But the failure to acknowledge these circumstances results in a disastrous misunderstanding. As a society, we have become caught in an endless loop that rationalizes, perhaps guarantees, the continued marginalization of urban African Americans. In the case at hand, by misunderstanding the motivation, context, and outcomes of early childbearing among African Americans, and by implementing social welfare and public health policies that follow from this misunderstanding, the dominant European American culture reinforces material hardship for and stigmatization of African Americans. Faced with these hardships, early fertility timing will continue to be adaptive practice for African Americans. And, reliably, these fertility and related family “behaviors” will again be unfairly derided as antisocial. And so on.

Whoever said demography isn’t theoretical and political?

A simple illustration

In Geronimus’s classic weathering work, she documented disparities in healthy life expectancy, which is the expectation of healthy, or disability-free, years of life ahead. When a poor 18-year-old Black woman considers whether or not to have a child, she might take into account her expectation of healthy life expectancy — how long can she count on remaining healthy and active? — as well as, and this is crucial, that of her 40-year-old mother, who is expected to help out with the child-rearing (they’re poor, remember). Here’s a simple illustration: the percentage of Black and White mothers (women living in their own households, with their own children) who have a work-limiting disability, by age and education:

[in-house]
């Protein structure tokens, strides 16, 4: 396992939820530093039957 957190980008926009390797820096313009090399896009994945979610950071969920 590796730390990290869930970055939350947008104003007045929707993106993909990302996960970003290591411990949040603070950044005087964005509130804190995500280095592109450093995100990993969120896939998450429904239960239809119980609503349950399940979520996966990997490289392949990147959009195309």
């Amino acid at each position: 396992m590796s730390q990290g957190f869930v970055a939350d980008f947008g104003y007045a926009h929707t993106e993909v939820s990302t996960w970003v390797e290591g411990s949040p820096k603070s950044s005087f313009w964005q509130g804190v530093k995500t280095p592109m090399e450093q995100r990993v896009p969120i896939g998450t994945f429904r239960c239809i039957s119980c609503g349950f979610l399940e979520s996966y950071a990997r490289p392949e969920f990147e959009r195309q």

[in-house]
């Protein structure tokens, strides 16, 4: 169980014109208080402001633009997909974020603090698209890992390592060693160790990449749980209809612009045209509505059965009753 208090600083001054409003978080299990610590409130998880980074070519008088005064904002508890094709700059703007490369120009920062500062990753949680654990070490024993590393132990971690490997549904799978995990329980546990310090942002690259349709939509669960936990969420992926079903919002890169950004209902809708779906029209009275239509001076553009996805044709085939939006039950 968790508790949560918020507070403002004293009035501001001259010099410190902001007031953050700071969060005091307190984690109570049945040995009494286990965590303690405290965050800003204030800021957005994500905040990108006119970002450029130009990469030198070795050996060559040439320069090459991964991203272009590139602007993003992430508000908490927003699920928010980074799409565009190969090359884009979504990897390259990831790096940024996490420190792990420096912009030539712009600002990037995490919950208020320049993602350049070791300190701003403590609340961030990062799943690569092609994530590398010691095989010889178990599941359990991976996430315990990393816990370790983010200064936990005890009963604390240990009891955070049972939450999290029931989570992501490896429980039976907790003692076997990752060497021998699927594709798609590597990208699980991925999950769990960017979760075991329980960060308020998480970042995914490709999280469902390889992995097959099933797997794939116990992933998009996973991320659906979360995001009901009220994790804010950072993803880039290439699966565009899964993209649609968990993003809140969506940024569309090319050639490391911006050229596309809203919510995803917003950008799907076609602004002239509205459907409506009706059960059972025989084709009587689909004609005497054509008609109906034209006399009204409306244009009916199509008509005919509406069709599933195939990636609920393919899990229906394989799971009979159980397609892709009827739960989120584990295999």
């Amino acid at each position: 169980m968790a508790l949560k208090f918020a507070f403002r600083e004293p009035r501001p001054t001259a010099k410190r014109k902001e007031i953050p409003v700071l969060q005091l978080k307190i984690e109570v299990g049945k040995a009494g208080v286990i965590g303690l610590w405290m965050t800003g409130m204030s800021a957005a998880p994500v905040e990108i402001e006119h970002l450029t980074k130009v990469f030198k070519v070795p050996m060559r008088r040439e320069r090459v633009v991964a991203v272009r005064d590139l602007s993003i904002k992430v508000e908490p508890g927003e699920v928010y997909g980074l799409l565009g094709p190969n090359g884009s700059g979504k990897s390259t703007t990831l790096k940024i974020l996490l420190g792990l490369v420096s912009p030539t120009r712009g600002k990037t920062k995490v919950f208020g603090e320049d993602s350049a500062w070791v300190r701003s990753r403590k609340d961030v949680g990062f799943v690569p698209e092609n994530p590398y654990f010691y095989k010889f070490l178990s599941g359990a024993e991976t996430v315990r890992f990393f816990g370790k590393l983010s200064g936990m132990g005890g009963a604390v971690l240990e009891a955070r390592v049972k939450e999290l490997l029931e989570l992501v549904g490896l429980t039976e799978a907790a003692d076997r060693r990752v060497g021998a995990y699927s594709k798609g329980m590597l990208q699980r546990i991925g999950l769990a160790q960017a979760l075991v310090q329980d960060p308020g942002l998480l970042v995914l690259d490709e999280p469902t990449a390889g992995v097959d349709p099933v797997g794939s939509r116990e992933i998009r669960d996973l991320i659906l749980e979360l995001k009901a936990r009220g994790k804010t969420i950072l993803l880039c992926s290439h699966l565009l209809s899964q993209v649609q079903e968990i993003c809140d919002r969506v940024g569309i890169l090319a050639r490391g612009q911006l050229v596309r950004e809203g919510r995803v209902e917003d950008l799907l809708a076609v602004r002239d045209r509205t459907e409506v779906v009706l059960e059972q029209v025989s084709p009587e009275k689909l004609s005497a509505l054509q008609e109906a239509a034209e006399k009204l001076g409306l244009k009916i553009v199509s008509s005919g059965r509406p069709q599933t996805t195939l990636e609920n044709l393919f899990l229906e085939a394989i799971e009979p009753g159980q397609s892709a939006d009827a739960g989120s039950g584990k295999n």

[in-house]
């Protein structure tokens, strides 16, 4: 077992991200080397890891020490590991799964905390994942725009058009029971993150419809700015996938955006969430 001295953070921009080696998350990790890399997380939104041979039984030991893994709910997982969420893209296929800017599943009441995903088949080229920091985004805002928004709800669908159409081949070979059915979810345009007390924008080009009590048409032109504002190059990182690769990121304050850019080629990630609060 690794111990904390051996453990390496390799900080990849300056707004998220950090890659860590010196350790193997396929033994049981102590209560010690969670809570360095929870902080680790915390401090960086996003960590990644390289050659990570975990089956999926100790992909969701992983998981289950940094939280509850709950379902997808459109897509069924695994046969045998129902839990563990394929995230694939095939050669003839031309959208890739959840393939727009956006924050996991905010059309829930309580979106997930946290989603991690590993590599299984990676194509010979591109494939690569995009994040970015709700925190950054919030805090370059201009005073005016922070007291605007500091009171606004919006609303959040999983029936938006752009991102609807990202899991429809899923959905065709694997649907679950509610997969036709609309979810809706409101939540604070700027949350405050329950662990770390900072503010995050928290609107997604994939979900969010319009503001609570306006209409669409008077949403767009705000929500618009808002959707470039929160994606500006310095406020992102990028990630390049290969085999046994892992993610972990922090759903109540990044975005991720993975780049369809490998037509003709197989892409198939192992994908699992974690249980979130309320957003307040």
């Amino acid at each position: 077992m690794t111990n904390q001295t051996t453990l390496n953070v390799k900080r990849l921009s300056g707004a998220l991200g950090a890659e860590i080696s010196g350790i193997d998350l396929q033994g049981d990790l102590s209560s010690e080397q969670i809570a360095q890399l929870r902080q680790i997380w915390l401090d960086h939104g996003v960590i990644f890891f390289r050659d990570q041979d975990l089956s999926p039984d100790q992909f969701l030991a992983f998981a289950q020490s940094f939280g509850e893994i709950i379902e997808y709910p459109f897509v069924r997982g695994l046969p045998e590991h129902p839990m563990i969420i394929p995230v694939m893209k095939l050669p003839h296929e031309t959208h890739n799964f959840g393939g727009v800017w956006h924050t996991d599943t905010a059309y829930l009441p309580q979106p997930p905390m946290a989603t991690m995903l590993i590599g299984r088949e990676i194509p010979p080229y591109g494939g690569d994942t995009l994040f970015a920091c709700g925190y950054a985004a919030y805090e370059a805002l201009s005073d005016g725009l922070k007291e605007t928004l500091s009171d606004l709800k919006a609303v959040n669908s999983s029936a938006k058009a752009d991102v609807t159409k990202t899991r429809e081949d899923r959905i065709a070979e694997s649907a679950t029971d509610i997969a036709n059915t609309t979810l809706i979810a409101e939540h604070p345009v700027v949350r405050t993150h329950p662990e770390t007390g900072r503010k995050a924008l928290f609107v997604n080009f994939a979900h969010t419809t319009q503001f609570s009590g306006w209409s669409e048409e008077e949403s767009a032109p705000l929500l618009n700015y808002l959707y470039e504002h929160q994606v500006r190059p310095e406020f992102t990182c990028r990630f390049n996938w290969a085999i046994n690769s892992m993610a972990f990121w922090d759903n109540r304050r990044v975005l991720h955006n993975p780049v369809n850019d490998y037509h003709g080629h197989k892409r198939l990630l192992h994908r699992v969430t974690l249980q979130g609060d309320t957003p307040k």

Not too many disabilities at age 20, but race and class kick in hard over these parenting years, till by their 50s one-in-five Black mothers with high school education or less has a disability, compared with one-in-twenty White mothers who’ve gone on to more education. That looming health trajectory is enough — Geronimus reasonably argues — to affect women’s decisions on whether or not to have a child (or go through with an accidental pregnancy). But for the group (say, Whites who aren’t that poor) who have a reasonable chance of getting higher education, and making it through their intensive parenting years disability-free, the economic consequence of an early birth weighs much more heavily.

Some new analysis

As I was thinking about all this the other day, I went to check on the latest infant mortality statistics, since that’s where Geronimus started this thread — with the observation that White women’s chance of a baby dying decline with age, while Black women’s don’t. And I noticed there is a new Period Linked Birth-Infant Death Data File for 2013. This is a giant database of all the births — with information from their birth certificates — linked to all the infant deaths from the same year. These records have been used for analyzing infant mortality dozens of times, including in pursuit of the weathering hypothesis, but I didn’t see any new analyses of the 2013 files, except the basic report the National Center for Health Statistics put out. The outcome is now a working paper at the Maryland Population Research Center.

The gist of the result is, to me, kind of shocking. Once you control for some basic health, birth, and socioeconomic conditions (plurality, parity, prenatal care, education, health insurance type, and smoking during pregnancy), the risk of infant mortality for Black mothers increases linearly with age: the longer they wait, the greater the risk. For White women the risk follows the familiar (and culturally lionized) U-shape, with the lowest risk in the early 30s. Mexican women (the largest Hispanic group I could include) are somewhere in between, with a sharp rise in risk at older ages, but no real advantage to waiting from 18 to 30.

I’ll show you (and these rates will differ a little from official rates for various technical reasons). First, the unadjusted infant mortality rates by maternal age: